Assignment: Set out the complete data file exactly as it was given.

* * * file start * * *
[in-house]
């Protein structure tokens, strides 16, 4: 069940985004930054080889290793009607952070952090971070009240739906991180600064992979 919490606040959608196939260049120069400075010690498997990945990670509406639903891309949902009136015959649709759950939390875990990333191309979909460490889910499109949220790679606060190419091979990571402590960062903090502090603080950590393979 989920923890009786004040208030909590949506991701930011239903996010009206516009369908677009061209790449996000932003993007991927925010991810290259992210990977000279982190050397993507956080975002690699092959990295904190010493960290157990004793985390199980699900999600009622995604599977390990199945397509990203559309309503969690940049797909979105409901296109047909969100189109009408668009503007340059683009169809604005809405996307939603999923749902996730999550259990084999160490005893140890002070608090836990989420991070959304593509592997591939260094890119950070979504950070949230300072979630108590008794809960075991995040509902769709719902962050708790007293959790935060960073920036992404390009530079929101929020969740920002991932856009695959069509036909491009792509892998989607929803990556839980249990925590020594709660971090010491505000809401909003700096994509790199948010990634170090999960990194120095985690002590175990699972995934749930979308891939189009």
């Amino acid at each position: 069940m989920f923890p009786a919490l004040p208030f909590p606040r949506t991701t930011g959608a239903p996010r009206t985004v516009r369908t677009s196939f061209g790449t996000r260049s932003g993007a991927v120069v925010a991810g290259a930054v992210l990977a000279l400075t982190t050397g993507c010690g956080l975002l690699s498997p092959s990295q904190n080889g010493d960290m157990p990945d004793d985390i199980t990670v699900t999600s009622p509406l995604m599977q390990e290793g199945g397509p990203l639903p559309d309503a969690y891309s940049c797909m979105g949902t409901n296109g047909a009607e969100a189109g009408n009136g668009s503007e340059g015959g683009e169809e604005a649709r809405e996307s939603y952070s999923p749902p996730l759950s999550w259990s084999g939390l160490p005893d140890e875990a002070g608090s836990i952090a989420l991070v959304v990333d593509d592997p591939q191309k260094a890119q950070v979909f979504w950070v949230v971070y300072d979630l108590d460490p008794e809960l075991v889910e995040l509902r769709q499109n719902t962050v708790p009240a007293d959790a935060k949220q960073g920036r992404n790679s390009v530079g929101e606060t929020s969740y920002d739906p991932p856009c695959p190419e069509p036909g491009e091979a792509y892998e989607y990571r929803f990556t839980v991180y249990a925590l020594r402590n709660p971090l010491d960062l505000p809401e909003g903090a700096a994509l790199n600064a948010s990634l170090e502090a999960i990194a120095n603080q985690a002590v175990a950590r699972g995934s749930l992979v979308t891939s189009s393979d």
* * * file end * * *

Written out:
[in-house]
């Protein structure tokens, strides 16, 4: 069940985004930054080889290793009607952070952090971070009240739906991180600064992979 919490606040959608196939260049120069400075010690498997990945990670509406639903891309949902009136015959649709759950939390875990990333191309979909460490889910499109949220790679606060190419091979990571402590960062903090502090603080950590393979 989920923890009786004040208030909590949506991701930011239903996010009206516009369908677009061209790449996000932003993007991927925010991810290259992210990977000279982190050397993507956080975002690699092959990295904190010493960290157990004793985390199980699900999600009622995604599977390990199945397509990203559309309503969690940049797909979105409901296109047909969100189109009408668009503007340059683009169809604005809405996307939603999923749902996730999550259990084999160490005893140890002070608090836990989420991070959304593509592997591939260094890119950070979504950070949230300072979630108590008794809960075991995040509902769709719902962050708790007293959790935060960073920036992404390009530079929101929020969740920002991932856009695959069509036909491009792509892998989607929803990556839980249990925590020594709660971090010491505000809401909003700096994509790199948010990634170090999960990194120095985690002590175990699972995934749930979308891939189009």
């Amino acid at each position: 069940m989920f923890p009786a919490l004040p208030f909590p606040r949506t991701t930011g959608a239903p996010r009206t985004v516009r369908t677009s196939f061209g790449t996000r260049s932003g993007a991927v120069v925010a991810g290259a930054v992210l990977a000279l400075t982190t050397g993507c010690g956080l975002l690699s498997p092959s990295q904190n080889g010493d960290m157990p990945d004793d985390i199980t990670v699900t999600s009622p509406l995604m599977q390990e290793g199945g397509p990203l639903p559309d309503a969690y891309s940049c797909m979105g949902t409901n296109g047909a009607e969100a189109g009408n009136g668009s503007e340059g015959g683009e169809e604005a649709r809405e996307s939603y952070s999923p749902p996730l759950s999550w259990s084999g939390l160490p005893d140890e875990a002070g608090s836990i952090a989420l991070v959304v990333d593509d592997p591939q191309k260094a890119q950070v979909f979504w950070v949230v971070y300072d979630l108590d460490p008794e809960l075991v889910e995040l509902r769709q499109n719902t962050v708790p009240a007293d959790a935060k949220q960073g920036r992404n790679s390009v530079g929101e606060t929020s969740y920002d739906p991932p856009c695959p190419e069509p036909g491009e091979a792509y892998e989607y990571r929803f990556t839980v991180y249990a925590l020594r402590n709660p971090l010491d960062l505000p809401e909003g903090a700096a994509l790199n600064a948010s990634l170090e502090a999960i990194a120095n603080q985690a002590v175990a950590r699972g995934s749930l992979v979308t891939s189009s393979d």